THE long weekend was a good opportunity to catch up with friends over a meal or drinks. Over breakfast on the eve of Merdeka Day, some friends chatted about the constitution the nation never had: the People’s Constitution, which was drafted 10 years before Malaya gained independence from British rule on 31 Aug 1957.
(Pic by Dominik Damaziak / Dreamstime) On Merdeka Day, during the drive to Ijok, Selangor, for its famous but somewhat overrated beggar’s chicken, a friend proudly pointed out that he was deliberately dressed in black on independence day. Along the way, the conversation moved on to the state’s perplexing fear to acknowledge songs like Mamula Moon and Terang Bulan. Inevitably, a cow’s severed head emerged in the conversation.
I wondered what other Malaysians were thinking of on Merdeka Day, and decided to be a voyeur and trawl the internet to find out. Below are some random findings.
Merdeka Train Party
It turned out that commuters taking the KL Monorail on Merdeka Day were treated to a party, complete with balloons, flags, stickers, face paint and singing. The flash mob was organised by the youth collective Random Alphabets (RA), which previously pulled off the Read While Waiting Project and KL Freeze. This time around, RA collaborated with cosmetics brand Kiehl’s and The Star‘s youth space R.AGE.
smashpOp blogger Jason Goh was among some 200 participants who were deployed to hop on the train, decorate the carriage with party paraphernalia, belt out “Merdeka!” and spread the joy to the other commuters. Goh, who had participated in the KL Freeze, wrote that the train party was “super great fun”.
Dressed in black
The mood seemed to be more sombre among other Malaysians who wore black to make a statement about the dark events of late. Among them, the power-tussle in the Perak legislative assembly, deaths in police custody and that of the Malaysian Anti-Corruption Commission, the way the police clamped down on street demonstrations, and the cow head in Shah Alam.
Blogger Susan Loone asked: “What [colour] is your Merdeka?”
For blogger Walski, it was black. “Are we really ‘Merdeka‘? Not just from the independence-from-colonialism aspect,” he mulled.
“Freedom and civil liberties? That space seems to be shrinking as time elapses. And if you’re a person who’s Muslim, that space is even smaller still. Even if something is legal from the aspect of civil law, you could still be deemed a criminal from the Syariah viewpoint,” he wrote.
“And it’s not like one can really do anything about it either. Be a bit vocal and voice your disagreement and dissatisfaction, you get rebuked.”
(Source: 1BLACKMalaysia Facebook page)
Coffee shop talk
Gerakan Youth chief Lim Si Pin started his blog post on independence day by wishing everyone “Happy 52nd Merdeka” and promptly moved on to share some of the gripes and grouses he overheard in coffee shops.
“Overheard in the kopitiam today, ‘I love my country, but does the government love me?’
“And overheard others throughout kopitiams around the nation:
“1) 16As and no scholarship, whereas the dongoi who can’t speak a full sentence of English goes to medical school…
“2) Cow head march and no one detained — peaceful vigil and people get locked up…
“3) Innocent reporter spent a day in ISA lock-up!”
Fly a kite
Mien, who blogged in ku petik bintang, commemorated this year’s Merdeka with the success of Seksualiti Merdeka.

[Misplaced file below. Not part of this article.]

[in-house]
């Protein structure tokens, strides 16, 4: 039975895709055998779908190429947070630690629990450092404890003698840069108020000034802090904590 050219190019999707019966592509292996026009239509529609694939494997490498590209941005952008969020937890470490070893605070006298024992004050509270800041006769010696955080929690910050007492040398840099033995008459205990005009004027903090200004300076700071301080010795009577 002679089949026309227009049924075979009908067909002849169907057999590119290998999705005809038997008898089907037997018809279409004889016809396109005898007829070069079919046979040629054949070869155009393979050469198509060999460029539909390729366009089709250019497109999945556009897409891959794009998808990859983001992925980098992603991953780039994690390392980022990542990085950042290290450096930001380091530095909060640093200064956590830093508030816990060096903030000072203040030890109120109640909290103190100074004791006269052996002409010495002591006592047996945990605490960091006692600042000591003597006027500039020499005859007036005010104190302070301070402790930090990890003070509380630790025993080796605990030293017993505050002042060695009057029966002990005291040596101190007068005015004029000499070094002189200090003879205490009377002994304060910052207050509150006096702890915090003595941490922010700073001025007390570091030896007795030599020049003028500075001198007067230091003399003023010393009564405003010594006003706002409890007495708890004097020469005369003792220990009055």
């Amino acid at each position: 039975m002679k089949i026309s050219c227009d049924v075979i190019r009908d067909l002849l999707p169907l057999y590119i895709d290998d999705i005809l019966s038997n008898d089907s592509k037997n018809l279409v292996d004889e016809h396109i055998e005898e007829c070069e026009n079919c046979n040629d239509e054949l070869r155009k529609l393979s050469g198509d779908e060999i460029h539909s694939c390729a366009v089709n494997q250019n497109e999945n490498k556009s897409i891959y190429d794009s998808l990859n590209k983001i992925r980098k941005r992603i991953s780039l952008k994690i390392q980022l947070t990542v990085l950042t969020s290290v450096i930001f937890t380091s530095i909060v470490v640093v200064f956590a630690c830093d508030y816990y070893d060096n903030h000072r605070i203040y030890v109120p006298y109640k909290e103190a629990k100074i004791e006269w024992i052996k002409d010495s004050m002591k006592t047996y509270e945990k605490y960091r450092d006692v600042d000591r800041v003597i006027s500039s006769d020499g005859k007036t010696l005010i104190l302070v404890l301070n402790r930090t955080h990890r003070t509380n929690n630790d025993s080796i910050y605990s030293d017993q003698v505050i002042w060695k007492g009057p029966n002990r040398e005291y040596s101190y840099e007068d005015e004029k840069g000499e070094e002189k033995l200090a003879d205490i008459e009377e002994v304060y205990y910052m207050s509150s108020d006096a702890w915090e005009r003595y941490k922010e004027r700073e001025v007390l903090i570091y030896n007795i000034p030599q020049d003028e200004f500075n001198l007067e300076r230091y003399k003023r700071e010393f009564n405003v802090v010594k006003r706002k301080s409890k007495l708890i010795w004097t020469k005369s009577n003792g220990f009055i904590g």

She also discovered the Top 10 Myths Pasal Merdeka, courtesy of youth information network PopIN, and flew a kite at Dataran Merdeka, Kuala Lumpur, dressed in black.
“[Flying kites] is definitely a more patriotic (and not to mention good exercise) way to celebrate our pseudo-independence than shopping (whatever the cause) or cutting off [an] animal’s head,” she wrote.
She also plugged the online petition, The Cow-Head Lesson for Merdeka: Deligitimise Violence and Hatred, which had 62 signatory groups by 1 Sept 2009.
Malaysia is not 52
Sim Kwang Yang, a columnist for several publications including The Nut Graph, reflected on the notion of a feel-good Merdeka in his blog, Hornbill Unleashed.
“I write many columns for many publications under various names, and I was asked by one editor to provide a ‘feel-good’ piece on Merdeka.
Hornbills (Public domain; source: Wiki commons) “I understand the world of commercial journalism, so I finished my assignment of a ‘feel-good’ piece on Merdeka, without becoming a [sycophant] for the BN government. It tested the dexterity of my skills as a writer, but it can be done, because there are a lot of nice things about Malaysia and Malaysians in particular,” wrote Sim, whose hometown is in Sarawak.
“When it comes to writing for my home blog the Hornbill Unleashed on Merdeka, then I hesitated. My feelings are much more complex and mixed than just feeling good or bad about our 52nd Merdeka anniversary,” he continued.
“My lived experience and my long memory tell me that Malaysia came into being on September 16, 1963, and not August 31, 1957. But for Umno and their nationalist narrative, the great Malay nation of Tanah Ai Melayu (sic) came into historic existence on August 31st, with Singapore, Sarawak and Sabah being attached to form Malaysia on September 16, 1963. Our state was added as an appendage, as an after-thought.
“You try arguing with the Orang Malaya of all races, and you will die of frustration.”
Merdeka on Twitter:
asianhiphop: Happy #Merdeka day to all Malaysians!!
delangj: #merdeka di jalan raya. hihihi…
fiquesunny: Nikmati #merdeka dengan minyak naik
aeropama: Hadiah #merdeka terbaik dr @NajibRazak adalah menaikkan harga minyak. Terima kasih DS @NajibRazak
akuhappy: iklan #merdeka yang pasal bagaimana rasa kena jajah tu memang lawak haha. B1N1
dakhoos: I signed the “The Cow-Head Lesson for Merdeka: Delegitimize Violence and Hatred” petition! http://petol.org/2009MM #petol
Cindy Tham loves how Malaysians are taking back the meaning of Merdeka.
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